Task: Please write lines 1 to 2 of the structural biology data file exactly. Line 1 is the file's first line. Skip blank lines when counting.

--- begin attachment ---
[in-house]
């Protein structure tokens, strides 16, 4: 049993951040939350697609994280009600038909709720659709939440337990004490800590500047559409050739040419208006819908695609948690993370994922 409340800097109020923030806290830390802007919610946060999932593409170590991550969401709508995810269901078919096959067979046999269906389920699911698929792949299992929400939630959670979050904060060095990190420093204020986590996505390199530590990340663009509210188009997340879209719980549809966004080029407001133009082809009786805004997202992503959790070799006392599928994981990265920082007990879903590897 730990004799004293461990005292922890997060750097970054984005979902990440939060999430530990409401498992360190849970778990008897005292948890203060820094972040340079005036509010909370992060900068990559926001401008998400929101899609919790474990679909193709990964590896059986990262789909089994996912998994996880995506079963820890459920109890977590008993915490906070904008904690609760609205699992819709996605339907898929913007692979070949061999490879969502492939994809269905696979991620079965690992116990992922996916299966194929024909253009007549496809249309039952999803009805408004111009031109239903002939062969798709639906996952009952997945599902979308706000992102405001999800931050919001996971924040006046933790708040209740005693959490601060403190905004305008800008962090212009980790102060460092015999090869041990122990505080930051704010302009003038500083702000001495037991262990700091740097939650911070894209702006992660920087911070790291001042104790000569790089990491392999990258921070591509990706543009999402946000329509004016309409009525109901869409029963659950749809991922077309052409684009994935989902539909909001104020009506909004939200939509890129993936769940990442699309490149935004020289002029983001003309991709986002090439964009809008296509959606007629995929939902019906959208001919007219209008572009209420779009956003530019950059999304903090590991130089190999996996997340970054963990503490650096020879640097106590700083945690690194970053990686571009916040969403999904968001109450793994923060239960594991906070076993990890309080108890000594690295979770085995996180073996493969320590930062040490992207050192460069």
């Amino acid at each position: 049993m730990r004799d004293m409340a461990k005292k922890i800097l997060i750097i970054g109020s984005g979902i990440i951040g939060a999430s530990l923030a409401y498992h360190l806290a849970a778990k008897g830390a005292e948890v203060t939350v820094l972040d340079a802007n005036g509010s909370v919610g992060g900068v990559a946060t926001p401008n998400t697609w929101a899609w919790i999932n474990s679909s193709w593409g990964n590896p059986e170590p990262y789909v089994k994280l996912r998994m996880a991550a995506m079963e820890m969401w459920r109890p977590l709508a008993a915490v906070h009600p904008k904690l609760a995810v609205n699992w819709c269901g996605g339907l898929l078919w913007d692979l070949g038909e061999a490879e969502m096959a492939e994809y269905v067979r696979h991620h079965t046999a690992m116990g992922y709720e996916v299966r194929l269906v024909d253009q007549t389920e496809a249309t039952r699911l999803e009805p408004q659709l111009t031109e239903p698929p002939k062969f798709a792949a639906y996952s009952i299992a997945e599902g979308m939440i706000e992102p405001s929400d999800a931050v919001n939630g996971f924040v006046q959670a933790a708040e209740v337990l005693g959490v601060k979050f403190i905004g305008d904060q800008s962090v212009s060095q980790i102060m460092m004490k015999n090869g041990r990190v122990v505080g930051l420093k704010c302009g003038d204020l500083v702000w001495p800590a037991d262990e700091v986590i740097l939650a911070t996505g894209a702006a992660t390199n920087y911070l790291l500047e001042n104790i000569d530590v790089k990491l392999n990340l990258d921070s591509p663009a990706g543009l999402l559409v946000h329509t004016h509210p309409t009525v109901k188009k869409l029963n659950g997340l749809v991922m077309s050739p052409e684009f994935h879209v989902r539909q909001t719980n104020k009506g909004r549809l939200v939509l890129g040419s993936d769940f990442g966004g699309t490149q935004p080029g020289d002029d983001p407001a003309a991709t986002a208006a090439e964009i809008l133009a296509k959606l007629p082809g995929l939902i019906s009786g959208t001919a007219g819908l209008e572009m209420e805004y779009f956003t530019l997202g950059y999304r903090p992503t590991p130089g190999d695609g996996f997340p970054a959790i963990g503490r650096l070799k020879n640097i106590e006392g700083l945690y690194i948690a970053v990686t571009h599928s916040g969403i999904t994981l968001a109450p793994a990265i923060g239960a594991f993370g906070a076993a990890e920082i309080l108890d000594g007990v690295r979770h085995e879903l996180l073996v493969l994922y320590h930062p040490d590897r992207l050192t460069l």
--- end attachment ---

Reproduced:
[in-house]
């Protein structure tokens, strides 16, 4: 049993951040939350697609994280009600038909709720659709939440337990004490800590500047559409050739040419208006819908695609948690993370994922 409340800097109020923030806290830390802007919610946060999932593409170590991550969401709508995810269901078919096959067979046999269906389920699911698929792949299992929400939630959670979050904060060095990190420093204020986590996505390199530590990340663009509210188009997340879209719980549809966004080029407001133009082809009786805004997202992503959790070799006392599928994981990265920082007990879903590897 730990004799004293461990005292922890997060750097970054984005979902990440939060999430530990409401498992360190849970778990008897005292948890203060820094972040340079005036509010909370992060900068990559926001401008998400929101899609919790474990679909193709990964590896059986990262789909089994996912998994996880995506079963820890459920109890977590008993915490906070904008904690609760609205699992819709996605339907898929913007692979070949061999490879969502492939994809269905696979991620079965690992116990992922996916299966194929024909253009007549496809249309039952999803009805408004111009031109239903002939062969798709639906996952009952997945599902979308706000992102405001999800931050919001996971924040006046933790708040209740005693959490601060403190905004305008800008962090212009980790102060460092015999090869041990122990505080930051704010302009003038500083702000001495037991262990700091740097939650911070894209702006992660920087911070790291001042104790000569790089990491392999990258921070591509990706543009999402946000329509004016309409009525109901869409029963659950749809991922077309052409684009994935989902539909909001104020009506909004939200939509890129993936769940990442699309490149935004020289002029983001003309991709986002090439964009809008296509959606007629995929939902019906959208001919007219209008572009209420779009956003530019950059999304903090590991130089190999996996997340970054963990503490650096020879640097106590700083945690690194970053990686571009916040969403999904968001109450793994923060239960594991906070076993990890309080108890000594690295979770085995996180073996493969320590930062040490992207050192460069």